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Five Tips to Enhance Caregiver Well-being

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Dr. Jamie Jacobs, PhD
Dr. Jamie Jacobs, PhD

November is National Family Caregivers Month — a time to recognize the significant contributions that caregivers make every day. 

Caregivers wear many hats, whether it’s finding information about treatments, scheduling follow-up appointments or managing day-to-day tasks.

They often have unmet needs that are seen as secondary to the patient’s, according to Jamie Jacobs, PhD, an assistant professor, clinical psychologist, and Director of the Caregiving Research Program at Massachusetts General Hospital. 

She presented “Living Your Best Life As A Caregiver” during the 2022 National Conference. 

For National Family Caregivers Month, MindMatters shares five tips from Dr. Jacobs to help caregivers take care of themselves. 

1. Be open to sharing your fears and worries.

Dr. Jacobs says caregivers often deal with a phenomenon called “protective buffering,” where individuals want to protect others from their fears, worries or sadness – so they keep things to themselves. This can lead to a breakdown in communication and, in turn, isolated coping. 

Dr. Jacobs encourages patients and caregivers to openly communicate their feelings. Back-and-forth dialogue can create a sense of working things out together. This form of shared coping can help relieve stress and tension. 

Using the “three Fs” can help make communication more direct and well-received, she says. This entails making a statement of fact (what the concern is), feeling (how this action affects you), and a fair request (a reasonable request to help resolve the concern). 

2. Create your own circle of support.

Caregivers need their own support network. Dr. Jacobs says caregivers should think of the situation they’re in and identify their needs. Next, caregivers should ask themselves: 

  • Is the need for practical support (like help with grocery shopping or driving the patient), or emotional support (like having a friend)?
  • Who in your circle, a friend or family member, is good at giving this kind of support? 
  • Do you have any barriers asking for help or receiving support? Do you feel that you’re burdening others by asking for help or feel you should do it all yourself?

Dr. Jacobs encourages caregivers to then challenge their beliefs and ask whether they’re accurate.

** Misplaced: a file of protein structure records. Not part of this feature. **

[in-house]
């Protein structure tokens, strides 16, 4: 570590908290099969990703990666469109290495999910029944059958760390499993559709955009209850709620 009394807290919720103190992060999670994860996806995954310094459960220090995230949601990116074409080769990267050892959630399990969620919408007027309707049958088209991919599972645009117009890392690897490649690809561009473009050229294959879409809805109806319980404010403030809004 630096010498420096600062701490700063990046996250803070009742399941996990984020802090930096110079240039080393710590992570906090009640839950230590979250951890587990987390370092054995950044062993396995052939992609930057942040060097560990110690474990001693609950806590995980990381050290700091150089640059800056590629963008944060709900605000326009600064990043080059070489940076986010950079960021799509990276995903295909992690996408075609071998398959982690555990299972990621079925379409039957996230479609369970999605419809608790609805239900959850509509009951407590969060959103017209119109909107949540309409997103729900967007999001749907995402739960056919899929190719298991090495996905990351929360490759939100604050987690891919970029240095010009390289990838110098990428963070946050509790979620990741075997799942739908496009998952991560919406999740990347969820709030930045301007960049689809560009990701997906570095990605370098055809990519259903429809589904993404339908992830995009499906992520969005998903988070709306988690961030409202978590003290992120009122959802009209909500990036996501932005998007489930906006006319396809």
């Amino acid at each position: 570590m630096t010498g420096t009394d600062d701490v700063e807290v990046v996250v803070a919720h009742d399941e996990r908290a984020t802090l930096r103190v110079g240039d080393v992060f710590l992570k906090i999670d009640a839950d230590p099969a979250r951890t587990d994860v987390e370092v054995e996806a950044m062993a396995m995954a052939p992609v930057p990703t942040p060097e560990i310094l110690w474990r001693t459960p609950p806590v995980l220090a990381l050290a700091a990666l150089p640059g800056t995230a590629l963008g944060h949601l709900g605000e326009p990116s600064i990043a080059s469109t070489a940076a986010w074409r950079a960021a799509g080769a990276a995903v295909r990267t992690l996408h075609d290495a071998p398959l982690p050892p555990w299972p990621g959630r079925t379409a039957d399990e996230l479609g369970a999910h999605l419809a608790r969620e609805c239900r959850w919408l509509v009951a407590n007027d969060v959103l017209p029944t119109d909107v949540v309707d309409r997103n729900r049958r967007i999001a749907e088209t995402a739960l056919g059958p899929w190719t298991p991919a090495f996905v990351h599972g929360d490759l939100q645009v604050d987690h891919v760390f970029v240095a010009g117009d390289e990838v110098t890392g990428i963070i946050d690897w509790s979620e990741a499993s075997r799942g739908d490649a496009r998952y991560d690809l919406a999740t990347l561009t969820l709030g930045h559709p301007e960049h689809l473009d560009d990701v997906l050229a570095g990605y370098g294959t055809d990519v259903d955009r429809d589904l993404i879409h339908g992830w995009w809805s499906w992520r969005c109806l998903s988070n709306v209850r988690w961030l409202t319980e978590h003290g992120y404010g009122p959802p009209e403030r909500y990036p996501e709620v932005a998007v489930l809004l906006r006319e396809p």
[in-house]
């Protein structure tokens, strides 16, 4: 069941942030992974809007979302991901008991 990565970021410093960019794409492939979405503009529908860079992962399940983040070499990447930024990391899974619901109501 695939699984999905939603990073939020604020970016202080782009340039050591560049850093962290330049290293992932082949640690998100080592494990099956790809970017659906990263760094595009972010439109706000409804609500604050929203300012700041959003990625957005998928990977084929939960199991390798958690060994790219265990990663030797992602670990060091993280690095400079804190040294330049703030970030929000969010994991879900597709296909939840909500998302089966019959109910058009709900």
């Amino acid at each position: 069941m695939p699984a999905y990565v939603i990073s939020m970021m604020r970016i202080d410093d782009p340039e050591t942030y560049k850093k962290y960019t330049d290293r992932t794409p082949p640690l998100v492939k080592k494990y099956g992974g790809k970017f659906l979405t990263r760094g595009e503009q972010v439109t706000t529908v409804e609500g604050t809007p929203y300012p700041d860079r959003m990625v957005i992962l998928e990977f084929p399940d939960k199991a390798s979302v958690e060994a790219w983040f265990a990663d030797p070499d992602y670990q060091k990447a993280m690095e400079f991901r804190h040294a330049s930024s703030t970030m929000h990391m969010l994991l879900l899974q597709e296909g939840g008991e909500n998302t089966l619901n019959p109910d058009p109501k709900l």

“Caregivers taking care of themselves is about being the best caregiver, but also because their own physical and emotional health deserve attention as well.”

—Jamie Jacobs, PhD

3. Make plans for self-care.

Dr. Jacobs encourages caregivers to think of activities or hobbies they used to enjoy and figure out how to bring them back into their lives.

Caregivers may not have the same time or energy as before, but thinking creatively is a skill to help re-adopt enjoyable activities in a way that works with their current lifestyle and schedule. 

Dr. Jacobs says to make self-care plans, identify potential barriers and how to resolve them, and have a back-up plan ready. 

4. Build relaxation skills.

It’s not uncommon for caregivers to get stuck in the flight-or-fight response. Adrenaline and cortisol are part of the evolutionary response humans have adapted to but being in a constant state of stress can lead to caregivers facing physical issues like inflammation, sleep issues and stress on the body. 

To help dampen this stress response, Dr. Jacobs encourages caregivers to adopt relaxation skills like progressive muscle relaxation (PMR). 

An example of PMR is taking a minute to close your eyes, hold your arms at a 45-degree angle and make fists, and stay in this position for a few minutes. You should be able to notice the difference between tension and relaxation and use these simple exercises when needed. 

5. Do what you can.

ABTA Caregiver HandbookCaregiving can be overwhelming at times, but you’re not alone. Dr. Jacobs says there are a number of helpful resources, including the ABTA Caregiver Resource Center, the Caregiver Handbook, the online support forum Connections, and the Patient & Caregiver Mentor Support Program. 

Watch Dr. Jacobs’ presentation at the National Conference and download the presentation slides.

Jessie Schlacks

Jessie Schlacks

Jessie is Managing Editor of the bi-monthly e-newsletter MindMatters. Submit story ideas or questions to jschlacks@abta.org.

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